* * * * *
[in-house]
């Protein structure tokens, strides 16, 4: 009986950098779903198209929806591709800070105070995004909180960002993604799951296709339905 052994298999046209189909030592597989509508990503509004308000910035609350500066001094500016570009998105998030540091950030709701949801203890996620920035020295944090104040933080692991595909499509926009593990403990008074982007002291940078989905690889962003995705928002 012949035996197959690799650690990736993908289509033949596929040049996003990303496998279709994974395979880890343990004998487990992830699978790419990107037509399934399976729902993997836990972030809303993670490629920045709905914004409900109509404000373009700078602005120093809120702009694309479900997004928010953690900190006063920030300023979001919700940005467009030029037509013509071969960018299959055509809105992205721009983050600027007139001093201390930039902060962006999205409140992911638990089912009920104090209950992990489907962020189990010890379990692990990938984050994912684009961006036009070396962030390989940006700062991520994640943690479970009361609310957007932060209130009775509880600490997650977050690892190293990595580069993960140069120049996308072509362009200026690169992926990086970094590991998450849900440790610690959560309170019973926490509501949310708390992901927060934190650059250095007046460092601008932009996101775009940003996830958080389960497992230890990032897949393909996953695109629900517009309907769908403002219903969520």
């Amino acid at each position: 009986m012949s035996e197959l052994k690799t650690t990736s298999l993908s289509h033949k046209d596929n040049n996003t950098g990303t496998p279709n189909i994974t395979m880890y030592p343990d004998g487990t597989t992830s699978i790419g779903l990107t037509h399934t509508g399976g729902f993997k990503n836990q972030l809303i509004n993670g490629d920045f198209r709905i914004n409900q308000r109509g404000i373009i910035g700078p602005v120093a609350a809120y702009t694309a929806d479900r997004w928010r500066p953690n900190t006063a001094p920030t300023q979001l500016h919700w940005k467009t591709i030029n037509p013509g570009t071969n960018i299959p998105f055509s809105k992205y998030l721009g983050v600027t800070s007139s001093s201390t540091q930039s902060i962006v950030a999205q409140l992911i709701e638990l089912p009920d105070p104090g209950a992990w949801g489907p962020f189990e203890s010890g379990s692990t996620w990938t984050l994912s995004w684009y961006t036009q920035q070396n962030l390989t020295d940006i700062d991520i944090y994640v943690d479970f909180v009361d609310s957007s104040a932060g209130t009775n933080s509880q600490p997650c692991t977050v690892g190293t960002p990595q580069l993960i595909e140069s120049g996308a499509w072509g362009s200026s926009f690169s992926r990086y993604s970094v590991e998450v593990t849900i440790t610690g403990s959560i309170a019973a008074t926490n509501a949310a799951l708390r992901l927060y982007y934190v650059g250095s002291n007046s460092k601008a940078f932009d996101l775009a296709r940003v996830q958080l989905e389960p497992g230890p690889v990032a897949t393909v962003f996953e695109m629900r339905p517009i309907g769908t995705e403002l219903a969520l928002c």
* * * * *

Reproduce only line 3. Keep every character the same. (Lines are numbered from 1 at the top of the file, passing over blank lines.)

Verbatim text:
């Amino acid at each position: 009986m012949s035996e197959l052994k690799t650690t990736s298999l993908s289509h033949k046209d596929n040049n996003t950098g990303t496998p279709n189909i994974t395979m880890y030592p343990d004998g487990t597989t992830s699978i790419g779903l990107t037509h399934t509508g399976g729902f993997k990503n836990q972030l809303i509004n993670g490629d920045f198209r709905i914004n409900q308000r109509g404000i373009i910035g700078p602005v120093a609350a809120y702009t694309a929806d479900r997004w928010r500066p953690n900190t006063a001094p920030t300023q979001l500016h919700w940005k467009t591709i030029n037509p013509g570009t071969n960018i299959p998105f055509s809105k992205y998030l721009g983050v600027t800070s007139s001093s201390t540091q930039s902060i962006v950030a999205q409140l992911i709701e638990l089912p009920d105070p104090g209950a992990w949801g489907p962020f189990e203890s010890g379990s692990t996620w990938t984050l994912s995004w684009y961006t036009q920035q070396n962030l390989t020295d940006i700062d991520i944090y994640v943690d479970f909180v009361d609310s957007s104040a932060g209130t009775n933080s509880q600490p997650c692991t977050v690892g190293t960002p990595q580069l993960i595909e140069s120049g996308a499509w072509g362009s200026s926009f690169s992926r990086y993604s970094v590991e998450v593990t849900i440790t610690g403990s959560i309170a019973a008074t926490n509501a949310a799951l708390r992901l927060y982007y934190v650059g250095s002291n007046s460092k601008a940078f932009d996101l775009a296709r940003v996830q958080l989905e389960p497992g230890p690889v990032a897949t393909v962003f996953e695109m629900r339905p517009i309907g769908t995705e403002l219903a969520l928002c």